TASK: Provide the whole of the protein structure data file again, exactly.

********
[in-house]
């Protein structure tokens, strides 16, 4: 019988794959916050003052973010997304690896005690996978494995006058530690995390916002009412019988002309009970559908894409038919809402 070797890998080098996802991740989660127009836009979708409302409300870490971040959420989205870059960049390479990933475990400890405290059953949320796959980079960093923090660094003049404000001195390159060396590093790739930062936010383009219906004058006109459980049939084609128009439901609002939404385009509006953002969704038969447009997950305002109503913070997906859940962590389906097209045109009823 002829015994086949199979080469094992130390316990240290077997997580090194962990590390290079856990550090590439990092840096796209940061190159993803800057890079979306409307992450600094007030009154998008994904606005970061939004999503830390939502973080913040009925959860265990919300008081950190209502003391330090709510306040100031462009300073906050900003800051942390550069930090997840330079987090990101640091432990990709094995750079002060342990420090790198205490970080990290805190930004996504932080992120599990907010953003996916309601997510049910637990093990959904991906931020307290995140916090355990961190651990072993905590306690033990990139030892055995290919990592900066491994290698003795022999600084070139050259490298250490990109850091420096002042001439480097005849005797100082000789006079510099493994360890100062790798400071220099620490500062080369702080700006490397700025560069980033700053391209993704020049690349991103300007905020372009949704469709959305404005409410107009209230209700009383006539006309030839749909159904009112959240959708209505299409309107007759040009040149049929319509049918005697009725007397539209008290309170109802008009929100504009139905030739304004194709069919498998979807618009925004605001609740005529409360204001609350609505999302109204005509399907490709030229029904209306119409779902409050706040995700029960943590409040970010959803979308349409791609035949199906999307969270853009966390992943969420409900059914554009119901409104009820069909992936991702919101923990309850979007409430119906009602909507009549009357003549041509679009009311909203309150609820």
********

[in-house]
């Protein structure tokens, strides 16, 4: 019988794959916050003052973010997304690896005690996978494995006058530690995390916002009412019988002309009970559908894409038919809402 070797890998080098996802991740989660127009836009979708409302409300870490971040959420989205870059960049390479990933475990400890405290059953949320796959980079960093923090660094003049404000001195390159060396590093790739930062936010383009219906004058006109459980049939084609128009439901609002939404385009509006953002969704038969447009997950305002109503913070997906859940962590389906097209045109009823 002829015994086949199979080469094992130390316990240290077997997580090194962990590390290079856990550090590439990092840096796209940061190159993803800057890079979306409307992450600094007030009154998008994904606005970061939004999503830390939502973080913040009925959860265990919300008081950190209502003391330090709510306040100031462009300073906050900003800051942390550069930090997840330079987090990101640091432990990709094995750079002060342990420090790198205490970080990290805190930004996504932080992120599990907010953003996916309601997510049910637990093990959904991906931020307290995140916090355990961190651990072993905590306690033990990139030892055995290919990592900066491994290698003795022999600084070139050259490298250490990109850091420096002042001439480097005849005797100082000789006079510099493994360890100062790798400071220099620490500062080369702080700006490397700025560069980033700053391209993704020049690349991103300007905020372009949704469709959305404005409410107009209230209700009383006539006309030839749909159904009112959240959708209505299409309107007759040009040149049929319509049918005697009725007397539209008290309170109802008009929100504009139905030739304004194709069919498998979807618009925004605001609740005529409360204001609350609505999302109204005509399907490709030229029904209306119409779902409050706040995700029960943590409040970010959803979308349409791609035949199906999307969270853009966390992943969420409900059914554009119901409104009820069909992936991702919101923990309850979007409430119906009602909507009549009357003549041509679009009311909203309150609820």